Selective pressure-regulated retroinfusion for gene therapy application in ischemic heart disease

Rabea Hinkel, Christian Kupatt

Publikation: Beitrag in Buch/Bericht/KonferenzbandKapitelBegutachtung

5 Zitate (Scopus)


Coronary heart disease is still the leading cause of death in industrialized nations. Even though revascularization strategies such as coronary artery bypass graft surgery, percutaneous coronary intervention and enhanced drug therapy significantly improved the outcome, about 30 % of patients develop chronic heart failure. Ischemic heart disease and heart failure are characterized by an adverse remodeling of the heart, featuring cardiomyocyte hypertrophy, increased fibrosis and capillary rarefaction. Therefore, gene therapeutic approaches for the treatment of heart failure, such as the modulating contractile function or therapeutic neovascularization, seem to be promising. To achieve an efficient transduction of the gene therapeutic agent, the time point and the application route seem to be important for the therapeutic success. In contrast to the classical systemic application regional intra-coronary application offers the possibility of higher transduction efficacy in the target area accompanied by a reduced off-target contamination. Antegrade delivery however, may be impaired by coronary heart disease, such as stenosis or occlusion of a coronary artery. Coronary veins appear not to be affected and might therefore be the preferable application route for gene therapy. For an effective and safe retrograde application in gene therapy, selective catheterization of the coronary vein draining the target area is necessary. In addition, to avoid coronary vein injury, a pressure regulated infusion enhances safety. Therefore, a selective pressure regulation of retroinfusion (SSR) seems to be a favorable approach for gene therapy transduction in combination with reduced systemic contamination.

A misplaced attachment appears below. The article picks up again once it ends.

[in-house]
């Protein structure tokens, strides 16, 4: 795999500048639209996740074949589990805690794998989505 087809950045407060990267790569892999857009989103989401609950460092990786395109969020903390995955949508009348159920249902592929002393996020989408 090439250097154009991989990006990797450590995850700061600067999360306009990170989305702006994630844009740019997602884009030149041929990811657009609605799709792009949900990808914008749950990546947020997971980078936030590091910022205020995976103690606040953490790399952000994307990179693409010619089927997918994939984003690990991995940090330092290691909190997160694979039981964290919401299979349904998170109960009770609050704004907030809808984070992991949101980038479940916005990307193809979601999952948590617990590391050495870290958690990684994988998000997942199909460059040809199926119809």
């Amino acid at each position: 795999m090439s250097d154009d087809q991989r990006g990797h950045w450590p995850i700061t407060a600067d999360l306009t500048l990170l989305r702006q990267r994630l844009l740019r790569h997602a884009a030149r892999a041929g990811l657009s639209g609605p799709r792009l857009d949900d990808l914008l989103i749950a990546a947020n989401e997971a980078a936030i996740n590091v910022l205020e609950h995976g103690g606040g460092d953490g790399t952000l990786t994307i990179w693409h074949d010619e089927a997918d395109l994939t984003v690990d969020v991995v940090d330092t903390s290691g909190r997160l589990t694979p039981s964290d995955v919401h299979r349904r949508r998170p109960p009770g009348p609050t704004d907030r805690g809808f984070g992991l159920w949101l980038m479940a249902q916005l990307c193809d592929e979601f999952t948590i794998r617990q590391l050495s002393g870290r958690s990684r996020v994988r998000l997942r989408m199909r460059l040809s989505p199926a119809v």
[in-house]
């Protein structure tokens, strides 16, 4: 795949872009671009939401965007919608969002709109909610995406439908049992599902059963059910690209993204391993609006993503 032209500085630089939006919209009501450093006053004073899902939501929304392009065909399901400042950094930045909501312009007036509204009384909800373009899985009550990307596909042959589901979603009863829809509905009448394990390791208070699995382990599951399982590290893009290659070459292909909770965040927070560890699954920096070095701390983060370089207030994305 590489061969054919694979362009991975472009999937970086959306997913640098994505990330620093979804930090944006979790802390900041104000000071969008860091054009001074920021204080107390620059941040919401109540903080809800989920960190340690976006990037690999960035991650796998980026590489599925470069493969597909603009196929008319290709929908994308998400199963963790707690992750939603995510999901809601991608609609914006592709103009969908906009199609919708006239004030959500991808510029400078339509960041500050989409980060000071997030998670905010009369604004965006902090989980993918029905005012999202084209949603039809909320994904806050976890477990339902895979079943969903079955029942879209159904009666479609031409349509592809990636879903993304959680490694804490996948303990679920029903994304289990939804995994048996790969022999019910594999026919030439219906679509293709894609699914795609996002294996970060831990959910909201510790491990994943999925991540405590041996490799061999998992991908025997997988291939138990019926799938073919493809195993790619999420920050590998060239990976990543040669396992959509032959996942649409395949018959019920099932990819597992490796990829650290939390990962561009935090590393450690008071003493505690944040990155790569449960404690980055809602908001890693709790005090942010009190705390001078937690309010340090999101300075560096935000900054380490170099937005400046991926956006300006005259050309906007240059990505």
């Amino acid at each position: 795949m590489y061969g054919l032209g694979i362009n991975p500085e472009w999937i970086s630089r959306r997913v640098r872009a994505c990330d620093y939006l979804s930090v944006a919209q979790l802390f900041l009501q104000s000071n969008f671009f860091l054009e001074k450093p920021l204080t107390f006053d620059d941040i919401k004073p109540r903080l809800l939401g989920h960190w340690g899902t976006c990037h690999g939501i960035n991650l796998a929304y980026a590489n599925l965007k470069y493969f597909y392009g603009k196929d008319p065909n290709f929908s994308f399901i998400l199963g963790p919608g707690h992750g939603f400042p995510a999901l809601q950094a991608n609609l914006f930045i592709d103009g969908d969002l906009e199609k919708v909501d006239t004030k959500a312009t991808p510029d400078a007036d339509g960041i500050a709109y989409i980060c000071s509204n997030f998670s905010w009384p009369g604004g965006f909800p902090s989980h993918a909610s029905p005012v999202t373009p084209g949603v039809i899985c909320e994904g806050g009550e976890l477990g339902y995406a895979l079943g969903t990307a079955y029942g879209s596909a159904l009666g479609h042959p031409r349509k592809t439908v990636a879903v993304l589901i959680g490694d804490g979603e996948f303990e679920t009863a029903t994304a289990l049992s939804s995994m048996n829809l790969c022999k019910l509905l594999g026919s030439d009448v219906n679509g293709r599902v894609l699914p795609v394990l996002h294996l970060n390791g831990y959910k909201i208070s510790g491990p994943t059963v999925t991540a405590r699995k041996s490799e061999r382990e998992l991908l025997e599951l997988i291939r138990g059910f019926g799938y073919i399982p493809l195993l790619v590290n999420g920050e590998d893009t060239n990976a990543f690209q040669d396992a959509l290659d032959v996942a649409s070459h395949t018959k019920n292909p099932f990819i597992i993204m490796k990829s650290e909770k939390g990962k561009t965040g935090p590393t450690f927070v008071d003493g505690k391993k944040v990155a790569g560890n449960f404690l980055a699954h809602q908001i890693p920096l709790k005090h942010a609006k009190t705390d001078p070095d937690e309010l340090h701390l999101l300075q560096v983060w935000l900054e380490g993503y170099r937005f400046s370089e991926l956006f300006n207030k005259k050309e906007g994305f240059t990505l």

TitelMethods in Molecular Biology
Herausgeber (Verlag)Humana Press Inc.
PublikationsstatusVeröffentlicht - 2017
Extern publiziertJa


NameMethods in Molecular Biology
ISSN (Print)1064-3745


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